Mel. Leave me.

Kitty. Oh, this love, this love is the devil!

[Exit.

Mel. We discover our weaknesses to our servants, make them our confidants, put 'em

Gay. What do you mean?
Sharp. To spend it, spend it, sir, and regale.
Gay. Villain, you have undone me!
Sharp. What, by bringing you money,

upon an equality with us, and so they become when you are not worth a farthing in the our advisers. Sharp's behaviour, though I whole world? Well, well, then to make you seemed to disregard it, makes me tremble with happy again, I'll keep it myself; and wish apprehensions: and though I have pretended somebody would take it in their head to load to be angry with Kitty for her advice, I think me with such misfortunes. it of too much consequence to be neglected.

Re-enter KITTY.

Kitty. May I speak, madam?

[Puts up the Money. Gay. Do you laugh at me, rascal? Sharp. Who deserves more to be laughed at? ha, ha, ha!-Never for the future, sir, disMel. Don't be a fool. What do you want? pute the success of my negociations, when Kitty. There is a servant, just come out of even you, who know me so well, can't help the country, says he belongs to sir William swallowing my hook. Why, sir, I could have Gayless, and has got a letter for you from his master, upon very urgent business. Mel. Sir William Gayless! What can this mean? Where is the man?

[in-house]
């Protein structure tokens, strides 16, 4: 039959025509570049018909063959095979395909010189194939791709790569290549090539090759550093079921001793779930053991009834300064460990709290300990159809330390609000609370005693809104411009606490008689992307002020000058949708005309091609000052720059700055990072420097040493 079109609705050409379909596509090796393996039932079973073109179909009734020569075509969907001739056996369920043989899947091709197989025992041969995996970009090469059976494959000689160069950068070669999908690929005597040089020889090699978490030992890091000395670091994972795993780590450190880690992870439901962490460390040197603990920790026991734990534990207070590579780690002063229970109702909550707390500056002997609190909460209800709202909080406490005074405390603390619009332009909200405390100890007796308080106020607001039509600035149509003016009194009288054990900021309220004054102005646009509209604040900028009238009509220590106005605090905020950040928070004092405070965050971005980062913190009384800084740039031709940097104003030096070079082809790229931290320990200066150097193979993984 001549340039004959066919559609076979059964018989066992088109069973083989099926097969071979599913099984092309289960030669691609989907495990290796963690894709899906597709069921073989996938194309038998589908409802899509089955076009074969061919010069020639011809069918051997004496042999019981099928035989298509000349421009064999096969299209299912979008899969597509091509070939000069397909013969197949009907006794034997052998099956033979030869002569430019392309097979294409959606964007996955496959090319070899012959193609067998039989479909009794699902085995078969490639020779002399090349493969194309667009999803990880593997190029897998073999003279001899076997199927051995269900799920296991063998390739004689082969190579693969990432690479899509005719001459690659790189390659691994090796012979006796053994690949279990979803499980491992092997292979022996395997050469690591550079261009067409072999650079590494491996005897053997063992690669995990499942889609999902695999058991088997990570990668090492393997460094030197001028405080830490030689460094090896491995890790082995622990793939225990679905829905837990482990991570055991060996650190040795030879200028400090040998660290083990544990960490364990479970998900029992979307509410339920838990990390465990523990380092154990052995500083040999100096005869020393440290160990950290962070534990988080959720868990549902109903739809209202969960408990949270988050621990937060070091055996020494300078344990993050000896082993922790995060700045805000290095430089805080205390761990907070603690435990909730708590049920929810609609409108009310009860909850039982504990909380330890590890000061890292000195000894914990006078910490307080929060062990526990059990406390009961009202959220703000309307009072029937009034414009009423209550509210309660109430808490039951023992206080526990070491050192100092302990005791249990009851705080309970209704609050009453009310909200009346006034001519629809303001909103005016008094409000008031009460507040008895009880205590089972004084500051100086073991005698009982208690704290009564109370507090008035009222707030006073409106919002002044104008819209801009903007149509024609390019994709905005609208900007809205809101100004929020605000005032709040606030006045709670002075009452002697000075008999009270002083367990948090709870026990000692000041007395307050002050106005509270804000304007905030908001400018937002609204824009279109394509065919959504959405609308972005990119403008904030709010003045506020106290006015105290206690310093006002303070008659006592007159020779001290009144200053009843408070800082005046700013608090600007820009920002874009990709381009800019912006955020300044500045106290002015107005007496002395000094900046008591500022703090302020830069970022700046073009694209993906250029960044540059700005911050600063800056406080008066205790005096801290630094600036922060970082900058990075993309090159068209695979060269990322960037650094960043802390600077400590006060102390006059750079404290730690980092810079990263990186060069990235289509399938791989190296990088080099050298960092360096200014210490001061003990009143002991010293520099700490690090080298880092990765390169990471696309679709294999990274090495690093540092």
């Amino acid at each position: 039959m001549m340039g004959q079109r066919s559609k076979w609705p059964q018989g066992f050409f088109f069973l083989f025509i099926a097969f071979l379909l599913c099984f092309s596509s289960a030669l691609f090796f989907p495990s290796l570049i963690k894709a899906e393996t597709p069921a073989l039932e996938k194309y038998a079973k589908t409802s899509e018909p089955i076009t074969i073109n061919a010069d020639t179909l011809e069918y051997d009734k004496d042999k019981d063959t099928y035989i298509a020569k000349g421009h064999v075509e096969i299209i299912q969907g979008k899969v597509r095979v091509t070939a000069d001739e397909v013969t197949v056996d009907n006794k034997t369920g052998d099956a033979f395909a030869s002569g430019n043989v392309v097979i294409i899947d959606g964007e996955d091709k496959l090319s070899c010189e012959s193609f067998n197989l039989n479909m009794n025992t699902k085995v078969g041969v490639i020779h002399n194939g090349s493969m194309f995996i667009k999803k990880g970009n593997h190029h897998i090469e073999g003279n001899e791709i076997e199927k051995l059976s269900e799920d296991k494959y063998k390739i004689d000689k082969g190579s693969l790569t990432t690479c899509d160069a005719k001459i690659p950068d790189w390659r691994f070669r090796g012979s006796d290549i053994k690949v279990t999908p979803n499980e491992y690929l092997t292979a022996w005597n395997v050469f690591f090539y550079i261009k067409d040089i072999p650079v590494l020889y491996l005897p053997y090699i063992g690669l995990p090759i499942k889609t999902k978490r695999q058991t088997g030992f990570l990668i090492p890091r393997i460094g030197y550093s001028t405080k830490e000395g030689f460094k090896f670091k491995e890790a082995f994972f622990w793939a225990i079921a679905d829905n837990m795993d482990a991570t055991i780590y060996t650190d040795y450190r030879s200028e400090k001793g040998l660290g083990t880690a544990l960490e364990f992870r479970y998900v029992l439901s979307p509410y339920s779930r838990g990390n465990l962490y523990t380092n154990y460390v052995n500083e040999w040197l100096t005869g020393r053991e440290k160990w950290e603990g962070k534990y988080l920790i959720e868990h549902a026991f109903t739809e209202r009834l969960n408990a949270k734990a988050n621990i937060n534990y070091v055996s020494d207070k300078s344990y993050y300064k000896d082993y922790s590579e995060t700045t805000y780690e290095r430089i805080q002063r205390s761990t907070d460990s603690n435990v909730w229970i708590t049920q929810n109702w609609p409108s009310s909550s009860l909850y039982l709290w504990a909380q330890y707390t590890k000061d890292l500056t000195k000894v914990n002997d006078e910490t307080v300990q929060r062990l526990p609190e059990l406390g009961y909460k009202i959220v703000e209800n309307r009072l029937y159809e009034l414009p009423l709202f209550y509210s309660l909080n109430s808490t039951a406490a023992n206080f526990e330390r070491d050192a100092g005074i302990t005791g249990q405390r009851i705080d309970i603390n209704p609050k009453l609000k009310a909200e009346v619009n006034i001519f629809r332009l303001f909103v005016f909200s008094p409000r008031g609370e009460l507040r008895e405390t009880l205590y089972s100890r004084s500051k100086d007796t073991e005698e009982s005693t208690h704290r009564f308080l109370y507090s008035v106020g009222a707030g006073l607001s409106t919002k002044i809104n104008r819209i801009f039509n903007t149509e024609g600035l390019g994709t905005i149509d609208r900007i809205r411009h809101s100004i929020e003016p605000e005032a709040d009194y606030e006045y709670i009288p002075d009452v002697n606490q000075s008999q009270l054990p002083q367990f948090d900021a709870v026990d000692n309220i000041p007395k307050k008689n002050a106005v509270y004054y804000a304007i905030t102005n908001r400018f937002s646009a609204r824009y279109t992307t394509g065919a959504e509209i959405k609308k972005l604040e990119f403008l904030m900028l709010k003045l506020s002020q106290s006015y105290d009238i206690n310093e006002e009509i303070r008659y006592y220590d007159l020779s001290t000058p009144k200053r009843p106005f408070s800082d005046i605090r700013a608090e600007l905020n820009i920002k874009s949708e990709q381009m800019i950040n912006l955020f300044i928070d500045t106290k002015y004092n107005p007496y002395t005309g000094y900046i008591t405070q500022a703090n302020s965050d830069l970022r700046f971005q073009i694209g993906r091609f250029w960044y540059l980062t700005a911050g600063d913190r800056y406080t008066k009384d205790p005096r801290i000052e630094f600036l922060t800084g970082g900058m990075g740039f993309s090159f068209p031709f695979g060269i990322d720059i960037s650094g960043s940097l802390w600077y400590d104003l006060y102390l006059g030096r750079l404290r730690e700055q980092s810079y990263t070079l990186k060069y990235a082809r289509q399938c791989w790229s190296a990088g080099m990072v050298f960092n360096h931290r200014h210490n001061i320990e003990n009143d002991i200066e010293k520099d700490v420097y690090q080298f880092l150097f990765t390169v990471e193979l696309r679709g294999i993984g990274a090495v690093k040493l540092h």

Kitty. In the little parlour, madamn. Mel. I'll go to him.-My heart flutters strangely.

played with you backwards and forwards at the end of my line till I had put your senses into such a fermentation, that you should not have known, in an hour's time, whether you was a fish or a man.

Gay. Why, what is all this you have been [Exit. telling me?

Kitty. O woman, woman, foolish woman! Sharp. A downright lie from beginning to She'll certainly have this Gayless: nay, were end.

she as well convinced of his poverty as I am, Gay. And have you really excused me to she'd have him. Here is she going to throw her?

away fifteen thousand pounds-upon what? Sharp. No, sir; but I have got this halfHe's a man, and that's all; and, heaven knows, guinea to make her excuses to you; and inmere man is but small consolation now-a- stead of a confederacy between you and me days! [Exit. to deceive her, she thinks she has brought me over to put the deceit upon you.

ACT II.
SCENE I.